Surnames/tags: Scotland Ireland Dál Riata
The Kingdom of Dál Riata (also known as Dalriada or Dalriata) was a Gaelic kingdom on the western coast of Scotland and part of the Kingdom of Ulster. In the late 6th and early 7th century Dál Riata included roughly present day Argyll and Bute, and Lochaber in Scotland, and also County Antrim in Northern Ireland.
|the kingdom of Dalriada at its height 0580 - 0600 - Wikipedia: Briangotts|
This image of the lands of Dál Riata is shown with north oriented to the left, reflecting a world view for people of the time who would have understood their relationship between the Western Isles and Ireland in this way.
In Argyll, Scotland, the kingdom of Dál Riata consisted initially of three kindreds -
- The Cenél Loairn (north and mid-Argyll; the district of Lorn) the descendants of Loarn mac Eirc . The Morvern district was formerly known as Kinelvadon, from the Cenél Báetáin, a subdivision of the Cenél Loairn.
- The Cenél nÓengusa (Islay & Jura) the descendants of Óengus Mór mac Eirc
- The Cenél nGabráin (Kintyre) the descendants of Gabrán mac Domangairt
- a fourth kindred, Cenél Chonchride in Islay, was seemingly too small to be deemed a major division.
- By the end of the 7th century another kindred, - The Cenél Comgaill; the kindred of Comgall, (eastern Argyll & Bute; the district of Cowal) the descendants of Comgall mac Domangairt
By the end of the 7th century another kindred, Cenél Comgaill (kindred of Comgall), had emerged, based in eastern Argyll. The Lorn and Cowal districts of Argyll take their names from Cenél Loairn and Cenél Comgaill respectively, while the Morvern district was formerly known as Kinelvadon, from the Cenél Báetáin, a subdivision of the Cenél Loairn.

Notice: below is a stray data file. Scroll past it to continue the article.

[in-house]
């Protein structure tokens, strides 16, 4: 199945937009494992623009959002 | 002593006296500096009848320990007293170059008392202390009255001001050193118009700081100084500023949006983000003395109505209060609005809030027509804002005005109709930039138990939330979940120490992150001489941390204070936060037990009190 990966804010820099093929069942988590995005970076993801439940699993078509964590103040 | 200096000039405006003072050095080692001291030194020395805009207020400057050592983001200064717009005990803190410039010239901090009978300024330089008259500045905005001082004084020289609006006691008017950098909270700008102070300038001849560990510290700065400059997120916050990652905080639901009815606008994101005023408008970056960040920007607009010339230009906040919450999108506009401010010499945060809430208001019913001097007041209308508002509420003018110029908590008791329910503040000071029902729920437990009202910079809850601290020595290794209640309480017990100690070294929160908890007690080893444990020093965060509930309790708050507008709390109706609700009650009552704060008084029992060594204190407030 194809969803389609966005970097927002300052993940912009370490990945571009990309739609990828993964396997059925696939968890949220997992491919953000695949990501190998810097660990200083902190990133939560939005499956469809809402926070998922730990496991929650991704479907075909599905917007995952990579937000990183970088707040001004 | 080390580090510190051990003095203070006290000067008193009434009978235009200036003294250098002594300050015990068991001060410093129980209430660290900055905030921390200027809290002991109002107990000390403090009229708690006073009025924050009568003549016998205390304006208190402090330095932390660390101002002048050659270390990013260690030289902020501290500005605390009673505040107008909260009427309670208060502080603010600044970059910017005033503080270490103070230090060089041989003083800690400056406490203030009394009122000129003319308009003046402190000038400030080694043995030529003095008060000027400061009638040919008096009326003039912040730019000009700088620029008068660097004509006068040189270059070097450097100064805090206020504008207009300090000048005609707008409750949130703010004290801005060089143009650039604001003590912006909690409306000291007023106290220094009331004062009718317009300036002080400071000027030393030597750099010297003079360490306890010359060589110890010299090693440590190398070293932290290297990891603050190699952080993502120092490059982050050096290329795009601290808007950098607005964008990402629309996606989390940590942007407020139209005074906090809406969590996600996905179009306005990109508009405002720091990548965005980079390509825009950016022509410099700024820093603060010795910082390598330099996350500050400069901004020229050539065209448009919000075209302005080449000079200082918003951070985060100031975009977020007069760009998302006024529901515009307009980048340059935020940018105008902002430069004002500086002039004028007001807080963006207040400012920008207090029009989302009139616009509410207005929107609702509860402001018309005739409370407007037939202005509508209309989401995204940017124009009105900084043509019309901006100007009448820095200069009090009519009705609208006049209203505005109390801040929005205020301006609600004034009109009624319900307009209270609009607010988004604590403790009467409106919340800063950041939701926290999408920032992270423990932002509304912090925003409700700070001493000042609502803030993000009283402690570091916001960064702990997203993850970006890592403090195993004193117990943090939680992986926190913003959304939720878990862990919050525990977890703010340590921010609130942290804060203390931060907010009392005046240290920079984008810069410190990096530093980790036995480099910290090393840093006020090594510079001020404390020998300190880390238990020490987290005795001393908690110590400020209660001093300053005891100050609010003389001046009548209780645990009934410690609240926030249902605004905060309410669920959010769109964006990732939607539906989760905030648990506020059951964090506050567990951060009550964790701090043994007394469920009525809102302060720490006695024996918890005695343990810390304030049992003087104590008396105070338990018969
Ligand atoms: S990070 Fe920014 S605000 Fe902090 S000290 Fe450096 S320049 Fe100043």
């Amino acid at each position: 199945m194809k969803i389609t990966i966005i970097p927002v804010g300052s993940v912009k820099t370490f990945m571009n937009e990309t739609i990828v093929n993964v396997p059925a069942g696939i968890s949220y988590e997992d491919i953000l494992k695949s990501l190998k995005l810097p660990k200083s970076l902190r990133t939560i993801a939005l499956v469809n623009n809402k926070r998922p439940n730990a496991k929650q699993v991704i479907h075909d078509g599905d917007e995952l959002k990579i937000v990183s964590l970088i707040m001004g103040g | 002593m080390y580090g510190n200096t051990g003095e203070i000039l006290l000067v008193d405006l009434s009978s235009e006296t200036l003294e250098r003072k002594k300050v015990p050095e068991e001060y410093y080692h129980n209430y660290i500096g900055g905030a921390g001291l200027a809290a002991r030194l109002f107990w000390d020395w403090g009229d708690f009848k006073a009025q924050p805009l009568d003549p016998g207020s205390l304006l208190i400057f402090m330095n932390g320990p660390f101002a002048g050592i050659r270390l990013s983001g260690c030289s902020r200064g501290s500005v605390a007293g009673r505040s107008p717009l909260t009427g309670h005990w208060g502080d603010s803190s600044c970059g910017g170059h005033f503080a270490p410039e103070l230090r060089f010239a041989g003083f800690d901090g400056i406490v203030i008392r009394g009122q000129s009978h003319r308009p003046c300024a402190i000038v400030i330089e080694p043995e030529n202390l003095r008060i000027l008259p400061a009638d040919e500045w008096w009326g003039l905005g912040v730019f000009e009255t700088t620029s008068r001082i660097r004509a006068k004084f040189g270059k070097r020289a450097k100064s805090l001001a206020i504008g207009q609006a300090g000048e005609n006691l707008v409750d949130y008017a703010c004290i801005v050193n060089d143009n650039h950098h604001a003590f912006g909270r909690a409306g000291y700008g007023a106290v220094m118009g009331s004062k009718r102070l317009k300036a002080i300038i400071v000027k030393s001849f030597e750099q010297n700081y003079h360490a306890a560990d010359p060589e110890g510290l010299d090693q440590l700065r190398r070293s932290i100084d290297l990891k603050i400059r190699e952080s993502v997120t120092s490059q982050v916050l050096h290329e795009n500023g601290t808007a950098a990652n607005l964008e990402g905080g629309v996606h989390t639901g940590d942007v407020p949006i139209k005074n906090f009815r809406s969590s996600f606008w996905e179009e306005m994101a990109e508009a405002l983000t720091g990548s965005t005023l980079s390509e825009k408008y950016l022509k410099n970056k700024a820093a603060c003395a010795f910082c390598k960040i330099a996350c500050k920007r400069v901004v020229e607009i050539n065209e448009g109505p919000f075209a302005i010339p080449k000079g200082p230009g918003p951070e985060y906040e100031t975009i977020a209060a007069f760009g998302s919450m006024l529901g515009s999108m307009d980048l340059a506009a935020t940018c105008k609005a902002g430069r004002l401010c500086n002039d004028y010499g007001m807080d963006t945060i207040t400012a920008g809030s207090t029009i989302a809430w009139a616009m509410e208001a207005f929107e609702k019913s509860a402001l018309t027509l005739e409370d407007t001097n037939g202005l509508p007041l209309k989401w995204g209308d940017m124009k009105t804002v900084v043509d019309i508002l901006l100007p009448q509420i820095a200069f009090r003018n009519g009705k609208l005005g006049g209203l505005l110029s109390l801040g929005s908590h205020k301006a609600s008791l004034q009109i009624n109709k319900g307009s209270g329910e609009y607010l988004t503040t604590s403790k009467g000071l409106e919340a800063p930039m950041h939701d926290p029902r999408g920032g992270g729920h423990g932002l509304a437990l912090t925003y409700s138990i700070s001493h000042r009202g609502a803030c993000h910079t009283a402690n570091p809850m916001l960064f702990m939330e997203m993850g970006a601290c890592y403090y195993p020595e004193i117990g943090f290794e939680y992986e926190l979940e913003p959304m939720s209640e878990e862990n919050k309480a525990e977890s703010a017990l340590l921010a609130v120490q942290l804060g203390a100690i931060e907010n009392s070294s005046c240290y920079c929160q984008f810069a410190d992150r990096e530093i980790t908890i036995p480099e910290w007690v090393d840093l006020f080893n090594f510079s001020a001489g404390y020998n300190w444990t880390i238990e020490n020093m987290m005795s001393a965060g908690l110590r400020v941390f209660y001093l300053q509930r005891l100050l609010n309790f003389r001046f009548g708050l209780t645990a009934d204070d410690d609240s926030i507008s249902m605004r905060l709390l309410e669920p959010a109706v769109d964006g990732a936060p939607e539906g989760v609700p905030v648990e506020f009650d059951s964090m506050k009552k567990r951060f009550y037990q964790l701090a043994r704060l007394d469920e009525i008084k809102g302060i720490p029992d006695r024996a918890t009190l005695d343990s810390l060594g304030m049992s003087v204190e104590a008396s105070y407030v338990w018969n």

Dál Riata is commonly seen as having been a Gaelic Irish colony in Scotland founded by Irish colonists who brought with them Christianity; writing; and new technologies, which were not inherent in Pictland. Some archeologists, like Ewan Campbell, have argued against the idea that Dál Riata was an Irish colony. The inhabitants of Dál Riata, along with every Celtic nation, are often referred to as Scots (Latin Scoti), a name that in earlier times was used by the Romans to refer to "raiders". They are referred to here as Gaels, an unambiguous term, or as Dál Riatans.
The kingdom reached its height under Áedán Mac Gabráin (r. 574-608), but its growth was checked at the in 603 by Æthelfrith of Northumbria. Serious defeats in Ireland and Scotland in the time of Domnall Brecc (d. 642) ended Dál Riata's "golden age", and the kingdom became a client of Northumbria, then subject to the Picts. There is disagreement over the fate of the kingdom from the late eighth century onwards. Some scholars have seen no revival of Dál Riata after the long period of foreign domination (after 637 to around 750 or 760), while others have seen a revival of Dál Riata under Áed Find (736-778), and later Kenneth MacAlpin (Cináed mac Ailpín). The kingdom's and its lands lost the Viking Age, and its people likely merged with the Picts of the Kingdom of Fortriu and others, some likely fleeing south to Galloway and others back to Ireland.
The name of the kingdom is preserved in the etymology of the Dalradian geological series, a term coined by Archibald Geikie because its outcrop has a similar geographical reach to that of the former Dál Riata.
- Walsh - Old Irish Kingdoms and Clans A supplement to Ireland's History in Maps
- Many old genealogies are drawn from the work of Ralph de Diceto, a 13th C. archdeacon of Middlesex and dean of St Paul's Cathedral - the Abbreviationes Chronicorum & Ymagines Historiarum
- Many thanks to Valerie Willis for the long hours putting this together.
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